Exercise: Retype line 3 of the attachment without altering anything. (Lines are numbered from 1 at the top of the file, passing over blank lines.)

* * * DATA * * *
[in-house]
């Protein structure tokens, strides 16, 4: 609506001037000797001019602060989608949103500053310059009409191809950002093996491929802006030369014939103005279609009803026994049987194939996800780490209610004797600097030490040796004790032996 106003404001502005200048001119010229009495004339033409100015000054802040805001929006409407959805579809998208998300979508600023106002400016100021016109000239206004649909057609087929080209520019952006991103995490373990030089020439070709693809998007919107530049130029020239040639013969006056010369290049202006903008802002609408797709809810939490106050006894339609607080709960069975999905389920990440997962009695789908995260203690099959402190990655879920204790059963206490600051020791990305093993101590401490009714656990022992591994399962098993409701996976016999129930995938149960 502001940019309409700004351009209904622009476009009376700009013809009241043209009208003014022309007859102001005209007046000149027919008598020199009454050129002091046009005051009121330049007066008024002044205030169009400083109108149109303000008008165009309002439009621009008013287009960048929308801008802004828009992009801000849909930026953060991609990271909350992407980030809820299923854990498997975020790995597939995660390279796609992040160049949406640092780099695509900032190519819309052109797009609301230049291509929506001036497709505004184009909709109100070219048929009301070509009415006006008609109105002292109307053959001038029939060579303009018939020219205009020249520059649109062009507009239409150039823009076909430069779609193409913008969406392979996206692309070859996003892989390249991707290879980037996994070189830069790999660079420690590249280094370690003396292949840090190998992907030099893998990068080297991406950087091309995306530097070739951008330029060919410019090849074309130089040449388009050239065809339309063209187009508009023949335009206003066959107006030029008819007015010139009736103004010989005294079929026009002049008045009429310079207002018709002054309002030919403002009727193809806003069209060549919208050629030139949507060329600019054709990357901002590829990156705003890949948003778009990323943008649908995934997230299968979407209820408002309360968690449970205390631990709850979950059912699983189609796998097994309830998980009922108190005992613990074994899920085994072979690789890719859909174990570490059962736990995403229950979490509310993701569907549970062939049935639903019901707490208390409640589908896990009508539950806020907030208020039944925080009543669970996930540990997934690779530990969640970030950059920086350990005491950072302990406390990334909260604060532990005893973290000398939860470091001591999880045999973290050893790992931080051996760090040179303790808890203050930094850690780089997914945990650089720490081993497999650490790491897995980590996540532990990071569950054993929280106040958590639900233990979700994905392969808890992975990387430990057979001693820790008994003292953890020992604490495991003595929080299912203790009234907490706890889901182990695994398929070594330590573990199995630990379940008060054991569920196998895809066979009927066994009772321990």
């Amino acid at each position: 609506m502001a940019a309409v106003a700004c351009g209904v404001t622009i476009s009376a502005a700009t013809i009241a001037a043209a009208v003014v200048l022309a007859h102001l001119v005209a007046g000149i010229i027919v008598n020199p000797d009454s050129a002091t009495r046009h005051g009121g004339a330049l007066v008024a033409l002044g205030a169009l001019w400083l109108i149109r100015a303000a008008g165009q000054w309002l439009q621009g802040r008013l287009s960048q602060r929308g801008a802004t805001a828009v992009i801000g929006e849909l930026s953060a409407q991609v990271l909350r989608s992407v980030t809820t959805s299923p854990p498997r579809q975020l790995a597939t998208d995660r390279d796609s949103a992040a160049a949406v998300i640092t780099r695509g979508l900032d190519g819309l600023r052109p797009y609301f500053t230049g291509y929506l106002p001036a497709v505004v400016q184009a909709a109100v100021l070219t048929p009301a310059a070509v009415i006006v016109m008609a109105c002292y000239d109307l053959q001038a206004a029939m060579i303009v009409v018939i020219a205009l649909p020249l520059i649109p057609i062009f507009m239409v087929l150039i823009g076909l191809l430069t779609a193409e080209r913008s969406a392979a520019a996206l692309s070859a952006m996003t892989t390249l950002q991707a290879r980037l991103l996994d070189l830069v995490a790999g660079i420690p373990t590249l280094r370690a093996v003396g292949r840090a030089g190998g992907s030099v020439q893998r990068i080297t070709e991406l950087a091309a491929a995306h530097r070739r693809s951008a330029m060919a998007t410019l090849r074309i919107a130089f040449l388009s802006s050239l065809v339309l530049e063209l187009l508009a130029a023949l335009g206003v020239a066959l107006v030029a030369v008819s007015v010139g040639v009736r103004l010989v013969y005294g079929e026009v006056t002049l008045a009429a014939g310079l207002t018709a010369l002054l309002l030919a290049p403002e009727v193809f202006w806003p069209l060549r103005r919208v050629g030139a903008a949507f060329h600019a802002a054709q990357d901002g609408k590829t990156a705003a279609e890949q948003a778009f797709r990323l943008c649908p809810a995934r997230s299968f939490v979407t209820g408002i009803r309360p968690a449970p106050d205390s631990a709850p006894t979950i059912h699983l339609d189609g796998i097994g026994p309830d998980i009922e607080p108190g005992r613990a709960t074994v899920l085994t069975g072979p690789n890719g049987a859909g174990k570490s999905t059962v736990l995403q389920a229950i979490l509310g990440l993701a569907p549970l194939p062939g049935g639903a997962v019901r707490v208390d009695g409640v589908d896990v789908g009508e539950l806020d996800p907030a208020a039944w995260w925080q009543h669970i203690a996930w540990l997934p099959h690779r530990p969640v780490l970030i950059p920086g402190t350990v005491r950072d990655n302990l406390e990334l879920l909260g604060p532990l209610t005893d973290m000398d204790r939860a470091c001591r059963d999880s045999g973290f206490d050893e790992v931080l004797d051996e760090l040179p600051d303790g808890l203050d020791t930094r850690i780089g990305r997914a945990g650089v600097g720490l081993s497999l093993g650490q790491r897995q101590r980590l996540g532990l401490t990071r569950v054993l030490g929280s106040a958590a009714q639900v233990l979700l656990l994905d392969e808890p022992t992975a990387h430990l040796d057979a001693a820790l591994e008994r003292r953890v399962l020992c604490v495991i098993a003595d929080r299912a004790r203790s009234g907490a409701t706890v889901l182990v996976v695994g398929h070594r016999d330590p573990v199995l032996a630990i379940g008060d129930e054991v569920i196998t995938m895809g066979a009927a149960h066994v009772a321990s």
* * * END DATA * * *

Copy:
């Amino acid at each position: 609506m502001a940019a309409v106003a700004c351009g209904v404001t622009i476009s009376a502005a700009t013809i009241a001037a043209a009208v003014v200048l022309a007859h102001l001119v005209a007046g000149i010229i027919v008598n020199p000797d009454s050129a002091t009495r046009h005051g009121g004339a330049l007066v008024a033409l002044g205030a169009l001019w400083l109108i149109r100015a303000a008008g165009q000054w309002l439009q621009g802040r008013l287009s960048q602060r929308g801008a802004t805001a828009v992009i801000g929006e849909l930026s953060a409407q991609v990271l909350r989608s992407v980030t809820t959805s299923p854990p498997r579809q975020l790995a597939t998208d995660r390279d796609s949103a992040a160049a949406v998300i640092t780099r695509g979508l900032d190519g819309l600023r052109p797009y609301f500053t230049g291509y929506l106002p001036a497709v505004v400016q184009a909709a109100v100021l070219t048929p009301a310059a070509v009415i006006v016109m008609a109105c002292y000239d109307l053959q001038a206004a029939m060579i303009v009409v018939i020219a205009l649909p020249l520059i649109p057609i062009f507009m239409v087929l150039i823009g076909l191809l430069t779609a193409e080209r913008s969406a392979a520019a996206l692309s070859a952006m996003t892989t390249l950002q991707a290879r980037l991103l996994d070189l830069v995490a790999g660079i420690p373990t590249l280094r370690a093996v003396g292949r840090a030089g190998g992907s030099v020439q893998r990068i080297t070709e991406l950087a091309a491929a995306h530097r070739r693809s951008a330029m060919a998007t410019l090849r074309i919107a130089f040449l388009s802006s050239l065809v339309l530049e063209l187009l508009a130029a023949l335009g206003v020239a066959l107006v030029a030369v008819s007015v010139g040639v009736r103004l010989v013969y005294g079929e026009v006056t002049l008045a009429a014939g310079l207002t018709a010369l002054l309002l030919a290049p403002e009727v193809f202006w806003p069209l060549r103005r919208v050629g030139a903008a949507f060329h600019a802002a054709q990357d901002g609408k590829t990156a705003a279609e890949q948003a778009f797709r990323l943008c649908p809810a995934r997230s299968f939490v979407t209820g408002i009803r309360p968690a449970p106050d205390s631990a709850p006894t979950i059912h699983l339609d189609g796998i097994g026994p309830d998980i009922e607080p108190g005992r613990a709960t074994v899920l085994t069975g072979p690789n890719g049987a859909g174990k570490s999905t059962v736990l995403q389920a229950i979490l509310g990440l993701a569907p549970l194939p062939g049935g639903a997962v019901r707490v208390d009695g409640v589908d896990v789908g009508e539950l806020d996800p907030a208020a039944w995260w925080q009543h669970i203690a996930w540990l997934p099959h690779r530990p969640v780490l970030i950059p920086g402190t350990v005491r950072d990655n302990l406390e990334l879920l909260g604060p532990l209610t005893d973290m000398d204790r939860a470091c001591r059963d999880s045999g973290f206490d050893e790992v931080l004797d051996e760090l040179p600051d303790g808890l203050d020791t930094r850690i780089g990305r997914a945990g650089v600097g720490l081993s497999l093993g650490q790491r897995q101590r980590l996540g532990l401490t990071r569950v054993l030490g929280s106040a958590a009714q639900v233990l979700l656990l994905d392969e808890p022992t992975a990387h430990l040796d057979a001693a820790l591994e008994r003292r953890v399962l020992c604490v495991i098993a003595d929080r299912a004790r203790s009234g907490a409701t706890v889901l182990v996976v695994g398929h070594r016999d330590p573990v199995l032996a630990i379940g008060d129930e054991v569920i196998t995938m895809g066979a009927a149960h066994v009772a321990s």